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Abstract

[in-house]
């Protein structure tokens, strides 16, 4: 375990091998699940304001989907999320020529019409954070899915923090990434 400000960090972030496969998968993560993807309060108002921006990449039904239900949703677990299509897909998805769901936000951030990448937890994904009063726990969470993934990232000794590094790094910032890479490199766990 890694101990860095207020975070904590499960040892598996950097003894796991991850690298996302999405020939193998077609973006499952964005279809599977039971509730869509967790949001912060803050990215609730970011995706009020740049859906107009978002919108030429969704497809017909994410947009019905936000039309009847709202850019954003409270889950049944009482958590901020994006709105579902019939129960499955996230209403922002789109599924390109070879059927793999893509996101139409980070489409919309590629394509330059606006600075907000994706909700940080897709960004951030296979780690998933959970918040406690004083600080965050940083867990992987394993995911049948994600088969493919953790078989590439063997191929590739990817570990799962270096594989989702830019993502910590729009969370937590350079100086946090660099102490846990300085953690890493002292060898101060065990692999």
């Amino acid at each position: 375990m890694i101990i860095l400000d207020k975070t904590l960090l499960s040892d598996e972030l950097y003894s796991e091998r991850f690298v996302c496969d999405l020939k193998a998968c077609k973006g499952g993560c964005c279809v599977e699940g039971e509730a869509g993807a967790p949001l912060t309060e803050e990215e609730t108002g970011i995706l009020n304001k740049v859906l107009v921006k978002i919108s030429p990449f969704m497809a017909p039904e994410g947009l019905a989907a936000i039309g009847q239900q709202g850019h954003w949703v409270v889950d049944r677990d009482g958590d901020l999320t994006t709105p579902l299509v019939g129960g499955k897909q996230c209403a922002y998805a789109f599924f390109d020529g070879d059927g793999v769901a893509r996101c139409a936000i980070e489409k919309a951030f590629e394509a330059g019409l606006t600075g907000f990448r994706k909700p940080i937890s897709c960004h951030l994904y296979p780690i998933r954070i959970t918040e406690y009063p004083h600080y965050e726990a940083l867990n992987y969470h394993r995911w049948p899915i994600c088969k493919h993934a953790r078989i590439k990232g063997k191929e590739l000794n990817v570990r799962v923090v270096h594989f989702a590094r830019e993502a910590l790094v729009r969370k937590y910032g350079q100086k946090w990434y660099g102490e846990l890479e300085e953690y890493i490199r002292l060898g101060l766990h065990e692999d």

Previous research has found inconsistencies in the valuation of weight and fat characteristics of lamb carcasses between the saleyard and wholesale markets. In this paper, recent New South Wales saleyard and wholesale price data on different classes of lamb are analysed using hedonic methods to determine the relative influence of weight and fat on prices received. Fat score 2 lambs are heavily discounted relative to fat score 3 lambs, and there are significant seasonal price differentials, but there are no significant premiums or discounts for weight or other fat characteristics. These results hold for both the saleyard and wholesale markets. The implication is that the efficiency of price discovery in the Australian lamb market has improved a little in recent years in the sense that premiums and discounts are now consistent across market levels. However consumers’ stated preferences for large lean lambs are not being reflected in price incentives generated in the live lamb and lamb carcass markets.

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